~~~ Since I’m learning, I reserve the right to change my mind.~~~


    Ilargi said “Globalization is sort of harmlessly alright when it’s limited to stereo’s and fancy cars and phones. Those things you don’t need in order to survive. “

    Unfortunately, many people today think that is the only way to survive. They’ve lived most of their lives that way and think it is normal and can’t or unable to see anything different.


    Gotta love those people who tell us to change our lifestyles, lower our carbon footprint, etc etc etc and then they hop on a plane and fly to the other side of the world. Kudos to Rob Hopkins of the Transition Town movement who stopped flying years ago. I don’t see that it has hindered his work in any way.


    Helen –

    Did you listen to the interview? I did. Nicole didn’t talk about lowering carbon footprints, she spoke about finance and effectively trying to get ordinary people to realize that they’d better start claiming some of the real wealth before their claims vanish.

    Reminds me of a student answering a question in class without actually reading or understanding the material. Said student ends up looking silly. Doesn’t help the credibility of the atta-boy for whoever Rob Hopkins is, either.


    To wit: neither Nicole nor I have ever told anyone to lower their carbon footprint.

    And we don’t tell people to change their lifestyle in order to save the planet, but to save their own asses.


    Yep. No carbon footprint reduction that I heard of, either, probably because it doesn’t work.
    Simply not going into debt and realizing how outrageously overpriced cars and houses are, takes care of much of the footprint.
    On the other hand, people who are vaguely aware of something being wrong will always tell you you’re not “doing anything” about it. No matter how much you try to explain that paying down debt (and almost hopelessly avoiding getting into it again because everyone else is causing the inflation by taking on debt and “doing something”) and saving (*gasps*what’s saving, that’s like what old people living last century did, no?) takes most of your time and you don’t have enough resources to “do something”, the “do something about it” meme is prevailing. I wonder about many transition movements made with debt…and with indebted people…how long will they last.

    EDIT: There was a Guy who preached lowering carbon footprint for everybody (except for him, because in his case, he was trying to burn it as fast as possible to save the Planet, go figure). I think he went down under for a visit also. Maybe that’s the Guy or P[strike]h[/strike]erson that’s being referred.


    EVERYONE Should Understand That Business Insider Is A Lame Fed Mouthpiece https://chartistfriendfrompittsburgh.blogspot.com/2013/04/everyone-should-understand-that.html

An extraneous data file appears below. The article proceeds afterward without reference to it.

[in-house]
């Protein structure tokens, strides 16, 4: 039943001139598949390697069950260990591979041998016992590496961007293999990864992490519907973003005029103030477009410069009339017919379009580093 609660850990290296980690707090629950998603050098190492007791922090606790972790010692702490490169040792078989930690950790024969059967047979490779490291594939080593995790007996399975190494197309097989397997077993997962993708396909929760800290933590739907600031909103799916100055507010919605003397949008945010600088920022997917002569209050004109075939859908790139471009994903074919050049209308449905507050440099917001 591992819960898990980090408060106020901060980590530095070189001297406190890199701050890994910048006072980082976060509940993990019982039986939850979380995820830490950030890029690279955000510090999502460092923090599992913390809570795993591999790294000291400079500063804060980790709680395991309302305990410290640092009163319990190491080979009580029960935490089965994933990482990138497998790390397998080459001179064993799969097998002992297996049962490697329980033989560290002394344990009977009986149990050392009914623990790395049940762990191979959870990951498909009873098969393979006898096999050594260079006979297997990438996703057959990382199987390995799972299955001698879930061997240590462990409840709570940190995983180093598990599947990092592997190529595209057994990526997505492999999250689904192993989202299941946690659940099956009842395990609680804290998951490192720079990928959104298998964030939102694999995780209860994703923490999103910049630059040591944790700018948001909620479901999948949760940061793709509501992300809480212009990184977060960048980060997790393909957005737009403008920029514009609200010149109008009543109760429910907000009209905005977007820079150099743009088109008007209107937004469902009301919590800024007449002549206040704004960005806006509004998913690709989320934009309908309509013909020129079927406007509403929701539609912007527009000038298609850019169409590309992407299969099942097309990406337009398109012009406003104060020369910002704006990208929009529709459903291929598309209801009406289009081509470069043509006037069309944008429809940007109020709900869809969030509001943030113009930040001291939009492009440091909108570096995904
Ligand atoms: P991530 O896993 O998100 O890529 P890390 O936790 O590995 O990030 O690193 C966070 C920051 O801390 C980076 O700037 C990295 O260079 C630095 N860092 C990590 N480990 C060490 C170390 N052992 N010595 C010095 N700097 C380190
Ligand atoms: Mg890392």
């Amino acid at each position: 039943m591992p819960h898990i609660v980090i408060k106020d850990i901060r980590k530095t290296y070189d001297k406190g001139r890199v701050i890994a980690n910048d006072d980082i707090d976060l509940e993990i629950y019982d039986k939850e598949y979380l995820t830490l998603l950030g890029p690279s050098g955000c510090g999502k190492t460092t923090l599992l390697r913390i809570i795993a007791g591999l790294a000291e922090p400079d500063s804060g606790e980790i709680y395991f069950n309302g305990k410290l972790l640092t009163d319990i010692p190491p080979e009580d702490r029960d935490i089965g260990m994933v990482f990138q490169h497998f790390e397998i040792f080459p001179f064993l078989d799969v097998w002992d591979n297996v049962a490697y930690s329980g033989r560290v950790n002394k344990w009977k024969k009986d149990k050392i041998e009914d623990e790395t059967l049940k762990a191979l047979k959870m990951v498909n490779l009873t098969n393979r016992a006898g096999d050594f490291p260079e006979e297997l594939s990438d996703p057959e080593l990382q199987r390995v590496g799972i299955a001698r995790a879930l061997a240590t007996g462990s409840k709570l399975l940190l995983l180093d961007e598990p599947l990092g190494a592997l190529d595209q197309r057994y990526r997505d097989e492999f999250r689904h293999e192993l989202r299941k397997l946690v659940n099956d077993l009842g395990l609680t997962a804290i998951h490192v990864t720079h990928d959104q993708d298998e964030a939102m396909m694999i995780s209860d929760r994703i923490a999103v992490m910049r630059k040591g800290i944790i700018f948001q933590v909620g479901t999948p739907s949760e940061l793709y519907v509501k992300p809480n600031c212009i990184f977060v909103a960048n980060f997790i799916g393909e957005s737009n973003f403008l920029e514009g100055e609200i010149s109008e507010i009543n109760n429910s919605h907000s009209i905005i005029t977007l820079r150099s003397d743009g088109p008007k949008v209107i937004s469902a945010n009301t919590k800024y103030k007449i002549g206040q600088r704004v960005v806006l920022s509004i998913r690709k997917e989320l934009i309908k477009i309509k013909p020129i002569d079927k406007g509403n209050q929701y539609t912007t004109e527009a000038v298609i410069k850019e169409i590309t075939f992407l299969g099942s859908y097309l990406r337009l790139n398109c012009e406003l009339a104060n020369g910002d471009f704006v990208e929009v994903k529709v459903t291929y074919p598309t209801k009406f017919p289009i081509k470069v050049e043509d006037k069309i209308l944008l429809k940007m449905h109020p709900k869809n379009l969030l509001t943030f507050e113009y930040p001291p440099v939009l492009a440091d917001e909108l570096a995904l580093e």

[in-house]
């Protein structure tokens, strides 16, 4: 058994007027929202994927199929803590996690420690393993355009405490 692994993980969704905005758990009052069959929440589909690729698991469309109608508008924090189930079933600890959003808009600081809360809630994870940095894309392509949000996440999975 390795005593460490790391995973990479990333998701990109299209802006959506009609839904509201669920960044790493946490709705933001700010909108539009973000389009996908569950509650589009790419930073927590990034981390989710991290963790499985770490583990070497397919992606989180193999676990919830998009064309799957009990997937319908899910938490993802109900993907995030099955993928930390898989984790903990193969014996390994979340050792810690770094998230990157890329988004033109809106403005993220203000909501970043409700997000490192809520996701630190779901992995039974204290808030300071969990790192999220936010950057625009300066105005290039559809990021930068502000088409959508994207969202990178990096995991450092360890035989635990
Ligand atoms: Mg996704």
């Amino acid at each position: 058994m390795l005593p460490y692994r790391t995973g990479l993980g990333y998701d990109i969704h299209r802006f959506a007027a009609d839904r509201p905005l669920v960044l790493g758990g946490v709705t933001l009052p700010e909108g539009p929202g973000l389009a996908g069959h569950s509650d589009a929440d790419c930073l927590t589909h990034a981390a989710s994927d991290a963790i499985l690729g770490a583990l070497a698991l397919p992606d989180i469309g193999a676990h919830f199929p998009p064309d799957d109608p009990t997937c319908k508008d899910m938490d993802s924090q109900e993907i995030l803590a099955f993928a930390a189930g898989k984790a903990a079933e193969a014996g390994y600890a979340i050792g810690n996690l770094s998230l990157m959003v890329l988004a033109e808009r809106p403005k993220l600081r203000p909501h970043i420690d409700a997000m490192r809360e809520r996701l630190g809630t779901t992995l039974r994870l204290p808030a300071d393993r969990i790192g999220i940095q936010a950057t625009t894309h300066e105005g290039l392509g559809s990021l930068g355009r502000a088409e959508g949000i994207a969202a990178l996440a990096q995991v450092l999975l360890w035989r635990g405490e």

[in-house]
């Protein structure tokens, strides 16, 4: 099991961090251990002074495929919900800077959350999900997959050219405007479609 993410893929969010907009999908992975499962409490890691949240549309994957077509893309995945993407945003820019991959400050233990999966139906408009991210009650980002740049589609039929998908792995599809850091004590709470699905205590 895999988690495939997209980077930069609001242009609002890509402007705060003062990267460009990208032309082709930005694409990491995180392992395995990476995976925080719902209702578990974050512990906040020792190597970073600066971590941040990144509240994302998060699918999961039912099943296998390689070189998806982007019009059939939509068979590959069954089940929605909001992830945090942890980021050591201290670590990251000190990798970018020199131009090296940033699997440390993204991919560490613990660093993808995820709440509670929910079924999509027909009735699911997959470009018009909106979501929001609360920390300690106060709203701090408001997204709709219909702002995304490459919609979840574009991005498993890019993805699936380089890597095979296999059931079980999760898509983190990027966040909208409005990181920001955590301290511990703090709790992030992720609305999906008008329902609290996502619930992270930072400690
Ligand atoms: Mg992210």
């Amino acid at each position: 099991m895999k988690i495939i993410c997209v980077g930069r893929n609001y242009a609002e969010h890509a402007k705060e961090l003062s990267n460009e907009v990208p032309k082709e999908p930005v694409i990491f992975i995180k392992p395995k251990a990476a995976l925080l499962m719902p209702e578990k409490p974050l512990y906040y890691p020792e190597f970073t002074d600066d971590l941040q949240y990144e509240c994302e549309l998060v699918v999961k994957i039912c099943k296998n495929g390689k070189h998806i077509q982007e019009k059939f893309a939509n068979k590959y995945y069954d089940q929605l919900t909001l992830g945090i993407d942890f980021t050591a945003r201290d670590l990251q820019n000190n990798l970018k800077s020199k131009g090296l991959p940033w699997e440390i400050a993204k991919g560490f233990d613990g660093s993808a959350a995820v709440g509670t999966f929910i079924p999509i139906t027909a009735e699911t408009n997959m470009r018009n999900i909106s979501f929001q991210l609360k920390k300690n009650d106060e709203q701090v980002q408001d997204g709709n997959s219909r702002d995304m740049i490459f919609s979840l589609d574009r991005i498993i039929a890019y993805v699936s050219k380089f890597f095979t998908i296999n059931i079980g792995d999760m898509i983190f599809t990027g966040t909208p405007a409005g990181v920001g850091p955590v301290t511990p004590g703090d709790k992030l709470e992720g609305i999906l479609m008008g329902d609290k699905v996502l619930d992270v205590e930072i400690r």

“And we don’t tell people to change their lifestyle in order to save the planet, [ but to save their own asses “]

    Bravo, there Ilargi! And the last half of that sentence is the key. My friend, THAT is the incentive element that will fix it all!

    Let pain bring about change. It’s a harsh, but natural solution.

    Pain at the pump? Well, gas consumption is falling. Pain at he grocery? Garden supplies and seeds soaring. When consumption is less affordable, it will ultimately be reduced…like it or not. Two by four, meet side of head.

    Free, Underground, Alternative, Shadow, Local or what ever you want to call them, markets, will find equilibrium eventually.

    The power of Voluntary Association.

    Now, if all the holy anointed interventionists, alchemist social mechanics and special interests would just get out of the way, the process could begin. It will happen anyway, so why stall it?


    ” ~~~ Since I’m learning, I reserve the right to change my mind.~~~”

    Excellent, JAL. More often the better, way I see it! It’s a sign of advancement in the scheme of things.

    More I learn, the less I “know.”


    I have been trying to make changes to my attitude and reduce complications in life in order to prepare for a more disconnected future.
    I have been doing so since 2005 or so, explaining to anyone who is interested why.
    One thing I have noticed is my considerable fatigue, kind of emotional fatigue at being the Cassandra of my peers. There’s a big hit on your social fitness at the present because people do quite often feel a great deal of subconscious unease about the current way of life. One thing they don’t want is the “red pill” – (hope I have the colour right). They don’t want the danger or futility crystallised in the way Nicole does because it might just remove their remaining mojo, their remaining impetus to continue day to day, and of course, damage their current social fitness as well.
    You have to be strong already to take on this level of dislocation.

    Anyway I have fatigue, so I’m slowing down a bit, but I’m not stopping.

    Anyone else get this?




    I am reading the translation of a Swedish book “Let the Right one” about a boy of 15 who falls in love with a vampire who is 12 years old (or 200, take your pick).

    I learnt an awful lot about vampires and of how people who have been bitten, and survived the experience, go on to become vampires and zombies themselves. All almost quite new to me. Quite enthralling stuff.

    Your reflections on life as a “Cassandra” have a lot in common with life as a vampire. People are afraid that you might “infect” them and that it will bring permanent bad luck to their household if they should become like you. Quite understandable really. 🙂